Examining the Leaders of Creative Efforts: What Do They Do, and What Do They Think About?Abstract (Summary) Due to the rapidly changing economy, innovation is becoming more and more critical for the success and survival of many organizations. Although several factors shaping innovation (e.g., strategy, climate, etc.) have been examined in the literature, the leadership of innovation has received relatively less attention. In this article, we attempt to summarize the literature on the leadership of creative efforts focusing on critical leadership behaviours. We also explore a model of core leader functions tailored for creativity and innovation, as well as a model of innovation planning. The implications of these models for the leadership of innovation are discussed. Innovation Labs: An Examination into the Use of Physical Spaces to Enhance Organizational CreativityAbstract (Summary) Recent years have seen an increase in the number of innovation labs, purpose-built physical facilities designed to enhance and support creativity and innovation in organizations. This rising phenomenon may be driven by the increasing emphasis placed on innovation as the key to the survival of modern day organizations. Innovation labs are attracting greater attention from organizations, yet little is known about their effectiveness. Using a mixed-method approach this paper aims to evaluate the effectiveness of a major UK-based facility in enhancing creativity and to explore users' attitudes towards this rising organizational phenomenon. The findings have implications for the management of existing innovation labs and those in the planning.
Towards a More Realistic Creative Problem Solving ApproachAbstract (Summary) This paper takes a closer look at the existing multi-step diamond shaped models for creative problem solving (CPS). A case history of a real-life technical problem in which CPS techniques were used is our source of inspiration for some new ideas about approaching CPS. We propose three concurrent processes: Content finding, Acceptance finding and Information finding. In concrete in-company projects, these
three processes need to be managed simultaneously, which leads to a fourth overarching process: project management. Content finding is concerned with the process the creative session members are going through based on people's own active knowledge and ideas and on sharing their mental models to get new ideas. Acceptance finding is concerned with the co-creation of new and additional mental systems that are needed for bringing new ideas into good currency within the existing organization and goes beyond agreement on implementation plans. Information finding is concerned with gathering additional knowledge on the ideas that are not readily available during the session. Finally, Project management is concerned with organizing and leading the creative session and in the embedding of the project into the larger organization. An Empirical Evaluation of R&D-Marketing NPD Integration in Chinese Firms: The Guanxi Effect Helen Perks, Kenneth Kahn, Cong Zhang. The Journal of Product Innovation Management. New York: Nov 2009. Vol. 26, Iss. 6; pg. 640 Abstract (Summary) Research examining new product development (NPD) practices recognizes the importance of research and development (R&D)-marketing integration to performance. Although a plethora of work has been carried out in the R&D-marketing domain, including Chinese firms, the study of cross-country contexts has relied on country type as the demarcation to explain country differences. In the case of China, this study introduces the cultural more of guanxi. Seen as an alternative to formal institutionalized interactions, guanxi characterizes the bond between people in Chinese society. The present study examines whether guanxi affects the nature of R&D-marketing integration in Chinese firms. Study measures were developed, and factor analysis was applied to the NPD integration items. Correlation and logistic regression analyses were employed. The findings identify particular aspects of integration practices between Chinese R&D and marketing managers that differ from the West in light of the significant effect reflected by the guanxi construct. The results show that reliance on informal social systems, through guanxi, can act as a significant support for integration in certain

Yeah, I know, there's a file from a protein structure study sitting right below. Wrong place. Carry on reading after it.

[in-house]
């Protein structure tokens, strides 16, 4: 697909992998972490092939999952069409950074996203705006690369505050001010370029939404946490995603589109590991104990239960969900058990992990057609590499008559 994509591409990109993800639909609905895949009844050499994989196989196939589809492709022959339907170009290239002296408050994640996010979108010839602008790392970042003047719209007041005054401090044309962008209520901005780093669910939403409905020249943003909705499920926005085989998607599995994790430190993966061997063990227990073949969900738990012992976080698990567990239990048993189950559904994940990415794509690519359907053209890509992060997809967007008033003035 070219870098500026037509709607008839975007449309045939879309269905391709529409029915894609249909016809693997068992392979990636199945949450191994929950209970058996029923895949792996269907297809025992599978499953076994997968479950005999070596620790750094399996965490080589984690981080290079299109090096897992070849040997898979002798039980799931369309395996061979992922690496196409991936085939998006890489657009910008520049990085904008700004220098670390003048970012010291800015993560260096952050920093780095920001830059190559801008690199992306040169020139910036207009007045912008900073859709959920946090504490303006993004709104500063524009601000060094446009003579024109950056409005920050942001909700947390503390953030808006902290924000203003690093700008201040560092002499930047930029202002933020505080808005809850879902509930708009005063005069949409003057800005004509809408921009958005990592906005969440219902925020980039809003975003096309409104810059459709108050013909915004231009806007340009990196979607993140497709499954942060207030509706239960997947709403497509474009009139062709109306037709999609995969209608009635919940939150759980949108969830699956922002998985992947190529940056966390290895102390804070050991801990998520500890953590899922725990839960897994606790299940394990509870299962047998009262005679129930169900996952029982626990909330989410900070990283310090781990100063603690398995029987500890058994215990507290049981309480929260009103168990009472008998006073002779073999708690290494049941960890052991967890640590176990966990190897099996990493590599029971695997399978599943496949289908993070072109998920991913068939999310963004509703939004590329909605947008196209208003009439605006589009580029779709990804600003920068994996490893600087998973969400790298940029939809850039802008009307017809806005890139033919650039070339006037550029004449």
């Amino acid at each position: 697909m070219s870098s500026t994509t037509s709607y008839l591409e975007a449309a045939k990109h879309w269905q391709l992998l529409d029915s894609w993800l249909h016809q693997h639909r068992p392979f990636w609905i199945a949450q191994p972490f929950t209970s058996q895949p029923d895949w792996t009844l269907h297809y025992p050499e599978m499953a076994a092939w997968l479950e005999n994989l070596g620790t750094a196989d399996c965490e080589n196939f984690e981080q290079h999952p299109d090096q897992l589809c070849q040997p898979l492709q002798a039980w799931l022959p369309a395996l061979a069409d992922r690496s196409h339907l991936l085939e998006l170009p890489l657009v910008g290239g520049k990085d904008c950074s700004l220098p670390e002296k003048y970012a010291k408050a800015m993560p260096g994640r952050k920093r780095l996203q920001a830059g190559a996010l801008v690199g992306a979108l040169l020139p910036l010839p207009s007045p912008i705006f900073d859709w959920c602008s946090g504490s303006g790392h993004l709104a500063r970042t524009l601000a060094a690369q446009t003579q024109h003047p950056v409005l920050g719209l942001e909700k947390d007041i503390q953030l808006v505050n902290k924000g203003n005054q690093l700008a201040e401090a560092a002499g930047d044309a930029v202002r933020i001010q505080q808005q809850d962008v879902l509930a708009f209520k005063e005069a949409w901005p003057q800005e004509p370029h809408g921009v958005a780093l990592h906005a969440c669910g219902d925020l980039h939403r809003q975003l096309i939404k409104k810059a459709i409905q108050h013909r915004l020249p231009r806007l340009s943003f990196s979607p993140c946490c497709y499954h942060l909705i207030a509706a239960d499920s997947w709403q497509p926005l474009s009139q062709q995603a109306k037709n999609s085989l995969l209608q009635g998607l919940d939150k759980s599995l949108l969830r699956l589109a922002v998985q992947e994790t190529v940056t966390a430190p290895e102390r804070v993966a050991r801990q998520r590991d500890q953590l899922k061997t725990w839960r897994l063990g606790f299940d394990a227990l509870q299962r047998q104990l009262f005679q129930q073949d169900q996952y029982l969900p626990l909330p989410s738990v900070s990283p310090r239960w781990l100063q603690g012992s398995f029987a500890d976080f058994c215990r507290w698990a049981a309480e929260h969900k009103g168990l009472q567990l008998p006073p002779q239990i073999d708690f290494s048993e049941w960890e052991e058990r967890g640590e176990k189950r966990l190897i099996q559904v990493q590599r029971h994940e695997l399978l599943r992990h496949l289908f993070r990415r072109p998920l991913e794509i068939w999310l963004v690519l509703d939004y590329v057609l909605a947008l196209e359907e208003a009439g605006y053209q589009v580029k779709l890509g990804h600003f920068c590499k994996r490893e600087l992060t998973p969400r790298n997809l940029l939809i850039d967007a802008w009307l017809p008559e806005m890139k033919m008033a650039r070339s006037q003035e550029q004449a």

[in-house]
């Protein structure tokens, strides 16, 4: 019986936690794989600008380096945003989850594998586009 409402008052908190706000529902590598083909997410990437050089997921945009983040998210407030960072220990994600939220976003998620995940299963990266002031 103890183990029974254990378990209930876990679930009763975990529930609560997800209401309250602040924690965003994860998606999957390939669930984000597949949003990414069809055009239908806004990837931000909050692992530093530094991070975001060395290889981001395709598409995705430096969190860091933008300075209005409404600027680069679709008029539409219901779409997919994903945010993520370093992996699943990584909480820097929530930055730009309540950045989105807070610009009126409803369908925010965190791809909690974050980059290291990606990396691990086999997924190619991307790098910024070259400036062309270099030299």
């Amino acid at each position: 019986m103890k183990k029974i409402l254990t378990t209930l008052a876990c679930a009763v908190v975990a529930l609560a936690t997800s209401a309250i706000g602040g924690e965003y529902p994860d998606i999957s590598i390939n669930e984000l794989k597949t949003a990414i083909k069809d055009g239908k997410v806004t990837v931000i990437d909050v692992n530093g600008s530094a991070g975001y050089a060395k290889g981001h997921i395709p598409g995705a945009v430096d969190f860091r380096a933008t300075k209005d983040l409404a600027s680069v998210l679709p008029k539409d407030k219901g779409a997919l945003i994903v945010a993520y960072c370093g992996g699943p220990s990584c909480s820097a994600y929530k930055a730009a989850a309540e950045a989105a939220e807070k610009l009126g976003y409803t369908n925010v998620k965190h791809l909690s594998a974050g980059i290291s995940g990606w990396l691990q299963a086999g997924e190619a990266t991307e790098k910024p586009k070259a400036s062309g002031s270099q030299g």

activity areas and that guanxi can influence integration in mid- to late-phase activities. This study's findings suggest that guanxi can act as a unifying force in underdeveloped processes and may, paradoxically, reinforce acceptance of formalized structures. These findings suggest that where the basis for guanxi exists, traditional and culturally derived interpersonal relationships still impact the way people work together. The results of this research provide new knowledge of how guanxi positively influences the integration of R&D and marketing departments as well as successful NPD performance. Innovation management in organizations Roman Inderst. European Economic Review. Amsterdam: Nov 2009. Vol. 53, Iss. 8; pg. 871 Abstract (Summary) This paper poses the question of how a firm should optimally choose both its organization and its compensation in the pursuit of innovation. One key result is that incentive pay arises as a robust instrument of innovation management both with and without delegation, although in the present model its primary purpose is not to elicit more effort for the creation of new ideas, but to ensure that new ideas are implemented if and only if this is efficient. While without delegation, the firm may "underinvest" in innovation, with delegation the opposite bias may arise as new ideas may be implemented too often ("overinvestment"). The optimal organizational choice trades off these two biases. Financial Champions and Masters of Innovation: Analyzing the Effects of Balancing Strategic Orientations Angela Paladino. The Journal of Product Innovation Management. New York: Nov 2009. Vol. 26, Iss. 6; pg. 616 Abstract (Summary) Theory predicts that market and resource orientations can each lead to innovation and financial success. Despite this, no research has examined whether the pursuit of both resource and market orientations is feasible and, if so, the impact of this combined